Thursday, March 26, 2015


Poker of the Dead

Texas Hold 'Em is an almost purely psychological game.  The players have no agency over the cards in their hand -- there's no draw phase -- so the only way to mitigate the luck of the draw is to learn how to read and manipulate your opponents.  Every hand has four rounds of betting, and the pool of community cards is larger than each player's personal hand, so players have a lot of known information about each other and lots of opportunities to present themselves as weak or strong in an attempt to force their opponents to raise the stakes or fold out.  When players play intelligently, you can get some pretty intense games going.

Poker of the Dead has none of that.

The excuse is that your opponents are brainless zombies, and so they play unintelligently, always calling bets with their unlimited available cash.  You always have three options: to raise the stakes, to raise the stakes higher, or to fold out.  Oh, and you don't get to bet after the River card is turned over, so you have to make your last bet with an incomplete knowledge of how your hand will turn out.  The game becomes completely one of luck.  There's no way to read your opponent's intent because it will always react the same way no matter what hand it's holding.  Folding is a bad option because the River card could always turn your hand around.  The player has very little knowledge to base his decisions on, so there's very little one can do to play intelligently.

What saves Poker of the Dead is its theming.

This is a zombie survival game.  The idea is that zombies are knocking at your door, and you ward them off by playing Hold 'Em.  Every time you win a hand, regardless of the stakes, you get a bullet for your shotgun.  When you get three bullets, you can use the "All In" option.  If you go all in and win, you double your cash and blast the zombie away.  You lose your bullets, another zombie appears, and the game continues.  There are ten hands in a game day, with the stakes rising every day you play.  If you survive seven days, you win.

It's a cute, silly bit of fun.  A lot of developers, understandably, took a conservative approach to the e-ink Kindle game shop, with popular board games, pen and paper puzzles, and choose your own adventure stories.  This game is at least slightly imaginative, and I appreciate that.  Even if the game is mostly luck driven, it's still satisfying to blow zombies away with full houses and push my high score ever higher.  It's right up there with Jungle Juice as one of my favorite games on the system.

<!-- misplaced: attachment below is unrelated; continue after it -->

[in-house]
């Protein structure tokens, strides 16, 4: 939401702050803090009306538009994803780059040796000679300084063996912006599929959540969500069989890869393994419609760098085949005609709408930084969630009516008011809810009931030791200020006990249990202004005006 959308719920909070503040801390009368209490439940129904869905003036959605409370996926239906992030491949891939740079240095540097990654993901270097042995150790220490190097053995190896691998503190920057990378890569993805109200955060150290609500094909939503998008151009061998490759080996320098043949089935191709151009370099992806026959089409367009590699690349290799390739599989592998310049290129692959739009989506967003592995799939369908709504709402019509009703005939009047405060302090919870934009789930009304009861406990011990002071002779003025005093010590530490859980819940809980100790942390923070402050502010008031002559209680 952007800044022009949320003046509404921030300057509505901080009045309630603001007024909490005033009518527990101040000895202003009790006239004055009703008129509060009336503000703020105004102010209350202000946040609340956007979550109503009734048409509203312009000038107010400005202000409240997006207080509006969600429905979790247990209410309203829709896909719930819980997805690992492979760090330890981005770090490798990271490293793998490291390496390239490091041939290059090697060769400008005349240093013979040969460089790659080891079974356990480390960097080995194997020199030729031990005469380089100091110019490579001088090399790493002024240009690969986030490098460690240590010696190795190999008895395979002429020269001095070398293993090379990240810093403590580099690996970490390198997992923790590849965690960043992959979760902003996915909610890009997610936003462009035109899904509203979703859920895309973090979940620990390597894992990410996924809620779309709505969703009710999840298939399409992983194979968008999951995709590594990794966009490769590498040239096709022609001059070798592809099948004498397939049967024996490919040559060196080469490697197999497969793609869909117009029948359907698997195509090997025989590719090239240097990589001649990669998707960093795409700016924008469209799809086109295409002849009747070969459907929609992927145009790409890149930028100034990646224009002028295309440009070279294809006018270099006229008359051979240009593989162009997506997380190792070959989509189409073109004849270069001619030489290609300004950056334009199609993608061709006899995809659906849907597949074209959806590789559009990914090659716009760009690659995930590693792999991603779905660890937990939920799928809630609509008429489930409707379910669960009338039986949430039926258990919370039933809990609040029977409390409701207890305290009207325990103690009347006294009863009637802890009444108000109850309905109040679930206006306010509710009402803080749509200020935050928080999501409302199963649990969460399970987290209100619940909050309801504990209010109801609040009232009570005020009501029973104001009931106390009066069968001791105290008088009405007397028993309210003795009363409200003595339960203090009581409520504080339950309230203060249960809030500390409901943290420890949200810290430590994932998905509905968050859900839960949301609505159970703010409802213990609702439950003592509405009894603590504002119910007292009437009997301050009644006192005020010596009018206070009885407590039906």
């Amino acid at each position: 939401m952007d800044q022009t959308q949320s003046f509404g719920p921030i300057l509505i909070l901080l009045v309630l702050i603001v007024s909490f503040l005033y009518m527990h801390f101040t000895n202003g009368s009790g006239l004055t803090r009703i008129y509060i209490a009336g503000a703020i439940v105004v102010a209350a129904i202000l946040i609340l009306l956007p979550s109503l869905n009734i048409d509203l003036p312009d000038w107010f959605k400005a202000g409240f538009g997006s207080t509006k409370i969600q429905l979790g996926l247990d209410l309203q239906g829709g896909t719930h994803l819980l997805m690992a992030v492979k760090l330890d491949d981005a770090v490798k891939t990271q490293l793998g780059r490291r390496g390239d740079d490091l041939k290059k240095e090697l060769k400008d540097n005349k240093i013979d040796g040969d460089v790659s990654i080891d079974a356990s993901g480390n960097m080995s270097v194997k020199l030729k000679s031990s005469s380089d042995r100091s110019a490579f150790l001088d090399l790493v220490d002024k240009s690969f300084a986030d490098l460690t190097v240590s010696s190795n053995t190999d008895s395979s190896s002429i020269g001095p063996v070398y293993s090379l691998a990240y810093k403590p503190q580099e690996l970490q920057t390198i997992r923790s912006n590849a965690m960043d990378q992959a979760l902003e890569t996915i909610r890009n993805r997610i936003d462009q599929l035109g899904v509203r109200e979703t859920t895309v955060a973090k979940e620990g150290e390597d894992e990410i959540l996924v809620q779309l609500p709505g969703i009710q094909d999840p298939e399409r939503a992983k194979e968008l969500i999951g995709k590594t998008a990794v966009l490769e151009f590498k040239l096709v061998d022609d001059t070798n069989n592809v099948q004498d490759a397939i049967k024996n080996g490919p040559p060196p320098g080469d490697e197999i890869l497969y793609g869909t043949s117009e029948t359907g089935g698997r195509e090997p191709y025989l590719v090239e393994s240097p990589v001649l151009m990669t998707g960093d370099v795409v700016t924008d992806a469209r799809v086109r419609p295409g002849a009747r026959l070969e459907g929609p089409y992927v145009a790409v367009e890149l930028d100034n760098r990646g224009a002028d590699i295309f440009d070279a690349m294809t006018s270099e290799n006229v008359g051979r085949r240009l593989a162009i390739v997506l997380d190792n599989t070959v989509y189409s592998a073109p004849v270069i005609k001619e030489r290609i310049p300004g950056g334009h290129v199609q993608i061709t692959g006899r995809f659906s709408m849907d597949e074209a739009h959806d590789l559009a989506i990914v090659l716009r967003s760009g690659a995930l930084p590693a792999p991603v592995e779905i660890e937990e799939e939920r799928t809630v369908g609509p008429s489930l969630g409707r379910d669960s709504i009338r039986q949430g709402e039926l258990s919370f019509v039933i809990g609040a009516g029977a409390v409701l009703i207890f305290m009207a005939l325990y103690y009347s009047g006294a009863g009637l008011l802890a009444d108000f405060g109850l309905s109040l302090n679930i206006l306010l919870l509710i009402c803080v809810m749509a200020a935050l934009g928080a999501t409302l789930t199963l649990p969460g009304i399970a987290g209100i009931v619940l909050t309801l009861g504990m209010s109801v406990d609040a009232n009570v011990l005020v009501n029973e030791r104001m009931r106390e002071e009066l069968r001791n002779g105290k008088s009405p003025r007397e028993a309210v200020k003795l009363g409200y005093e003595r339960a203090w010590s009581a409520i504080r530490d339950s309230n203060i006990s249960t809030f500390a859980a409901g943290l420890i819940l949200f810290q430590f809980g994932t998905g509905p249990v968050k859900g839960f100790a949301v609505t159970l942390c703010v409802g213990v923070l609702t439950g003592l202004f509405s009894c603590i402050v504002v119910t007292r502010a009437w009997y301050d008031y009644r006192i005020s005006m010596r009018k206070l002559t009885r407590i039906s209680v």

Tuesday, March 17, 2015


Some Timely Musings About the New Super Mario Brothers Games

I've been getting into Game Grumps for... gosh, is it almost two years now?  I started watching just around the time that Dan started on, so it's been a while now.

Point is, I found their series on New Super Mario Brothers Wii, which is roughly equally divided between Jon and Arin pissing all over the sad state of Mario games, and Jon and Arin responding to the vocal backlash of offended fans.  I listened to the whole series, and it kicked loose a number of thoughts that I've had about the New Super Mario Brothers games.

We've Had Enough

Let's start with some common ground that I can share with Jon and Arin.  The New Super Mario Brothers idea has been run into the ground.  I've touched on this before.  There are currently four games (five if you want to count New Super Luigi U) in this Super Mario Brothers revival series, and they're all more or less the same thing.  They look the same, they sound the same, they have the same eight themed worlds, they have the same enemies and level elements -- it's too much.  And after the long dry spell that separated Super Marioland 2 from New Super Mario Brothers on the DS, it feels like we're getting oversaturated with all of these games piling up in such a brief period of time.  I completely understand the sentiment that Nintendo's gotten lazy with these things.

New Super Mario Brothers Wii is My Favorite Mario Game

My review still stands.

I think Jon was the one who said that NSMB Wii is sort of like the Super Mario Brothers formula perfected.  And that's about the way I feel about it.  Yes, the game is made up almost entirely of references to the old games -- Yoshi, the Koopalings, Bowser Junior, Kamek, not to mention countless level elements and enemies.  But I'm okay with it because this was sort of the first game to bring all of these elements together in exactly this way, and I love it.

And there are new twists on familiar ideas, and every level does have some sort of unifying idea to it, and there are some new, cool ideas going on.  I've played through the game multiple times, and I get that same spark of recognition that I'd get from replaying some of my favorite levels in the classic games.  Oh, this is the one with the giant clockwork cogs!  This is the one where the wind blows you around!  This is the one with the floating water bubbles!  This is the one where you bounce on the giant wiggler!  This is the one with the rising lava!  This is the one where the giant black cloud chases you!  This is the one where you have to ride on the giant rotating block!

None of the other NSMB games really grab me the same way the Wii version does.  The DS version was a novelty because it was the first of its kind in well over a decade, but it didn't really stick with me. The 3DS version felt like a hollow imitation of the DS version.  The Wii U version felt like a tired retread of the Wii version's ideas.  But the Wii version struck just the right note for me.  It had just enough familiar stuff, just enough new stuff, and the fun of multiplayer made it an enduring hit with my family.